NEW YORK — I speak now as a die-hard theater marathoner — one of the congregants who answered the call of Peter Brook and melted into the cosmic universe of “The Mahabharata”; who sat through 12 hours of Robert Wilson’s “Life and Times of Joseph Stalin,” lost in stoned contemplation of the infinite shades of the color blue; who spent a whole day enthralled by the physical transformations wrought by Trevor Nunn and John Caird for “The Life and Adventures of Nicholas Nickleby.”
Last week, I felt the old urge again and went to see all three plays in Tom Stoppard’s epic trilogy, “The Coast of Utopia,” over the course of one glorious day and night at Lincoln Center — and this nine-hour event convinced me that marathon playgoing could be the salvation of modern theater.
Lest we forget, live theater is a communal experience rooted in ritual and magic and, when the high priests know what they’re doing, capable of transporting the participants into a state of ecstasy. That’s the way it was in ancient Greece and Rome, when thousands would gather in outdoor amphitheaters to laugh and cheer and weep over the fate of kings. And that’s the way it was at the Vivian Beaumont Theater, when an alert and noticeably eager audience lifted its eyes to the stage in full expectation of being awed by Stoppard’s sweeping views of Russian society during the tumultuous era of the mid-19th century.
If there’s one thing missing from today’s incredible shrinking theater, it is that sense of awe. Shows are condensed into 90 minutes; casts have been downsized, orchestras minimalized; and intermissions are a thing of the past. But the chicken-and-egg conundrum surely applies here, since the new streamlined forms seem built to accommodate the narrow scope and limited content of most plays.
Which is not to say slim-and-trim plays can’t be engaging, entertaining and even provocative. But you can’t call them awesome. That takes size — and size means vision.
Taken individually, each of the three plays in “The Coast of Utopia” is a powerful work, and each has been brilliantly mounted by director Jack O’Brien to maximize its particular strengths. Key images say it all: the hordes of anonymous serfs conveying the inhuman conditions of czarist Russia in “Voyage,” the magnificent crystal chandelier signifying the enlightenment of Paris in “Shipwreck,” the junkyard of blackened objets d’art symbolizing the collapse of civilization in “Salvage.”
But it isn’t until all three plays are viewed together that the scope of Stoppard’s vision can be fully appreciated. Call them whatever you will, and argue over their relative merits if you must, but the separate dramas are really individual movements in a single work of epic scale.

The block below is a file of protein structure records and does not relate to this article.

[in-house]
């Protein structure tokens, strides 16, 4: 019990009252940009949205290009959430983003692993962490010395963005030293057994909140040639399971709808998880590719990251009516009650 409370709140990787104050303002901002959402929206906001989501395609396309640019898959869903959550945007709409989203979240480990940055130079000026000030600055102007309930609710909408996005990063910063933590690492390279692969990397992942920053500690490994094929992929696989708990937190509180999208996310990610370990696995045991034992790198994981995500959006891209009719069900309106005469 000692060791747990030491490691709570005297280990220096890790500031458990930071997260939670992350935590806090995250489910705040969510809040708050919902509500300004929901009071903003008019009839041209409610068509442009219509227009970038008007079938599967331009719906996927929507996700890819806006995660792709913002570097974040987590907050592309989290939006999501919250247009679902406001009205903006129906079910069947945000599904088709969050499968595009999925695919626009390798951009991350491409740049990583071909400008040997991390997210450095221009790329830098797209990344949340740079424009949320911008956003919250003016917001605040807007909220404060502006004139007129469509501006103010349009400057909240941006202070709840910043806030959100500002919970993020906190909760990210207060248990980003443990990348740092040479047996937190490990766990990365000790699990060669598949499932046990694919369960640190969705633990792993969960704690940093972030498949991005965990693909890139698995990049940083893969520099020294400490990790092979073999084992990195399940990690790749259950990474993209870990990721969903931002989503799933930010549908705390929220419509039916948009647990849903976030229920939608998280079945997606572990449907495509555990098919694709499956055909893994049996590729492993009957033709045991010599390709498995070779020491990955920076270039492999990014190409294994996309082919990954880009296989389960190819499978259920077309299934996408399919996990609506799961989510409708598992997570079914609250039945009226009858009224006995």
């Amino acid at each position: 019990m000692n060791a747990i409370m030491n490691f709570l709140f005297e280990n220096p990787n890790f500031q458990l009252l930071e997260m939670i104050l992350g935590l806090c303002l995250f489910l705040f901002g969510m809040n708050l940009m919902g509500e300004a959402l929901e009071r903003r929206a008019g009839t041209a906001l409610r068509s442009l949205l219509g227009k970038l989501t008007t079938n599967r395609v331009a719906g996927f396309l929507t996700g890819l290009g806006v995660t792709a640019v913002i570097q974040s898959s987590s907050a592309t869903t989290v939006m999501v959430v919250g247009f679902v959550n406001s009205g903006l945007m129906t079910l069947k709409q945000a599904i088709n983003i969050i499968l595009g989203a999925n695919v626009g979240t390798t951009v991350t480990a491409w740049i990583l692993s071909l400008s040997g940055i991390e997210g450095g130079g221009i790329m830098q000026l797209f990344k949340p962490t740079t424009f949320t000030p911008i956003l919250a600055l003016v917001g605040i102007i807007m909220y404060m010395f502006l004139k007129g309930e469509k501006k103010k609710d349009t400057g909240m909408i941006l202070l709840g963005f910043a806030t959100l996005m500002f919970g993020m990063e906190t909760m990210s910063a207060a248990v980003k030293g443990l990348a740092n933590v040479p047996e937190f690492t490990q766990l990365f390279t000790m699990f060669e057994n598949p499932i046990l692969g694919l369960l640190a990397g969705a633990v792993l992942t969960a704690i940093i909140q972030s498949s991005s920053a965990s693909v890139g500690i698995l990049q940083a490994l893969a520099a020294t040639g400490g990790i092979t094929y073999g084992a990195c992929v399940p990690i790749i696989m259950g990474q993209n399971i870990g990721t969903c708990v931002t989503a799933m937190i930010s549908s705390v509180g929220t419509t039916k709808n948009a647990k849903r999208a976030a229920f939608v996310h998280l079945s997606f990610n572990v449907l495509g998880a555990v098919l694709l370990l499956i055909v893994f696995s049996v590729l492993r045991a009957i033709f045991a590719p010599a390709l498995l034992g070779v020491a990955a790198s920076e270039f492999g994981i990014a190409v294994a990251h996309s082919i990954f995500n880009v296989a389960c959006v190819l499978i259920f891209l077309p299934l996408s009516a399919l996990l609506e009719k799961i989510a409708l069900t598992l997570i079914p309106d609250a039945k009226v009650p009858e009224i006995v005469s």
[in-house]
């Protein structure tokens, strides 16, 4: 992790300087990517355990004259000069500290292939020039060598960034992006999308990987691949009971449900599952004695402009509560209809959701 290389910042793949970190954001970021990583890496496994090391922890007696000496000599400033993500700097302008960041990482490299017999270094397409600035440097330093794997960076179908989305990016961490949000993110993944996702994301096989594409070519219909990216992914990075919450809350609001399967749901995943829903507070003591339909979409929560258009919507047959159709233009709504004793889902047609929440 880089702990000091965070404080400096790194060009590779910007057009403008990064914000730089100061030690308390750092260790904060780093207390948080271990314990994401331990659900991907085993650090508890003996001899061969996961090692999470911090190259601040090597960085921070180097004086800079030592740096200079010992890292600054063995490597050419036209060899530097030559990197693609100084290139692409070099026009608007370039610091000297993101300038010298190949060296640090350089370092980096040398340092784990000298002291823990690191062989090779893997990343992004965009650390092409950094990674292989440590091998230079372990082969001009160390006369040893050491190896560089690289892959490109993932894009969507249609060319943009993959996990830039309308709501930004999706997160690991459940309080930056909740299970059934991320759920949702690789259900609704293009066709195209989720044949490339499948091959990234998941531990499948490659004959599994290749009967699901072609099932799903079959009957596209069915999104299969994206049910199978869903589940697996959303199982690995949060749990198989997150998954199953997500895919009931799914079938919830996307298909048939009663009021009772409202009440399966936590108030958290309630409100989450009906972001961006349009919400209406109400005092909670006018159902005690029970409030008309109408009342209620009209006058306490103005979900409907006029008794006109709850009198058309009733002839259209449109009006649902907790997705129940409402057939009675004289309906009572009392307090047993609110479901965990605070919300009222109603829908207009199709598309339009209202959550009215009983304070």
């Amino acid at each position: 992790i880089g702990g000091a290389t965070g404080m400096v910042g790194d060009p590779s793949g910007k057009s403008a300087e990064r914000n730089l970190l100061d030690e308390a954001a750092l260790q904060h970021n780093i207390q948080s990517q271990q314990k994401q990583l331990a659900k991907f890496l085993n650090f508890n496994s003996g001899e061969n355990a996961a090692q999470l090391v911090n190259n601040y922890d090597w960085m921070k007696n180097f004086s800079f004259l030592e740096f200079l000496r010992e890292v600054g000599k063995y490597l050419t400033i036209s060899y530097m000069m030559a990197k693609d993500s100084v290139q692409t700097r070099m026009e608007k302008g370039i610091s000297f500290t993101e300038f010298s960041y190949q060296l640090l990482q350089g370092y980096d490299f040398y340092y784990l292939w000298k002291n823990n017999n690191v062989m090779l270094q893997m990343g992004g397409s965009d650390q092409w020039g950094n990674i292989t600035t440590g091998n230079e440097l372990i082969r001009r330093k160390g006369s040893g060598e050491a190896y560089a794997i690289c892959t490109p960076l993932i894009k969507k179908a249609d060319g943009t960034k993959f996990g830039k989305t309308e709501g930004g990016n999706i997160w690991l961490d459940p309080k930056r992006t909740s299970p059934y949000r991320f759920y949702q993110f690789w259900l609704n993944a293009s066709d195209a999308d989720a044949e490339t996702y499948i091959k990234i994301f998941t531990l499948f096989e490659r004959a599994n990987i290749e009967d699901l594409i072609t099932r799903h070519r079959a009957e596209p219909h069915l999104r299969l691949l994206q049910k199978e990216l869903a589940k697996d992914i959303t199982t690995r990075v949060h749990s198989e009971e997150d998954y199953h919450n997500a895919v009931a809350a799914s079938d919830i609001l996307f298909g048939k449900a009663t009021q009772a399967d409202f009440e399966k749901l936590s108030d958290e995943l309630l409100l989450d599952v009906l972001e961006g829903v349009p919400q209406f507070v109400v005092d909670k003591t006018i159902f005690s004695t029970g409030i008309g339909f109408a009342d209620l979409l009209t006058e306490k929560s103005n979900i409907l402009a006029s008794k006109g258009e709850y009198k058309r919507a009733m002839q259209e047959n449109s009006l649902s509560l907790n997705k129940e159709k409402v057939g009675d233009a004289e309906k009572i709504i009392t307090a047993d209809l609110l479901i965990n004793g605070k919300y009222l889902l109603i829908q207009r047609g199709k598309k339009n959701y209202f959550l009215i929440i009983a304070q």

Audiences at the so-called marathon performances get it. They don’t have to worry about distinguishing one Bakunin sister from another, or struggle to recall whether George Herwegh is a poet or a playwright, or wonder what Karl Marx has to do with that ginger cat. While they might miss pieces of the story, what they get is a clear sense of the drama’s historic arc — and the full force of Stoppard’s vision.
More than that, though, what audiences get from a marathon event like this is the all-too-rare experience of participating in theater the way it was meant to be, a communal engagement with a living art. So, please don’t confuse this near-religious experience with watching back-to-back season episodes of “Lost.”
To put it more prosaically, you could feel the joy in the air at the performance I saw. Audience members were all dressed up and downright giddy as they gathered in the lobby and outside the Beaumont during intermissions and dinner breaks. Confounding assumptions about the supposedly senior demographic of Lincoln Center subscribers, this crowd was a cross-section of New Yorkers that any producer would kill to get into his shows.
Young, old and in-between, people were actually partying in their seats before the lights went down — and I didn’t hear a single cell phone for nine hours.
Going into the theater, couples greeted one another like guests at a wedding reception. In the lobby at the first break, a strong contingent of theater people hailed their peers and air-kissed like crazy. A teenager grabbed a seat at the edge of the pool after “Voyage,” studiously consulting his notes for “Shipwreck.” And one lady with a walker all but sprinted across the plaza from nearby eatery O’Neal’s to get to her seat for “Salvage.” So much for the fabled ennui of New York theater audiences. This crowd was pumped.
And don’t think the cast couldn’t feel it from the stage. Like all of O’Brien’s exquisitely choreographed ensemble bows, the curtain call was a thing of beauty and quite special, since the players did not come out for bows after the first two plays. But this time, the performers looked out at the cheering audience and applauded back, engaging us all. A radiant Martha Plimpton flung open her arms. Scott Parkinson, who stepped in as understudy for Billy Crudup in the role of Belinsky, hopped up and down, grinning madly.
So, did we “get” Stoppard’s dramatically complex and intellectually dense work? You bet we got it — and we didn’t want to let it go.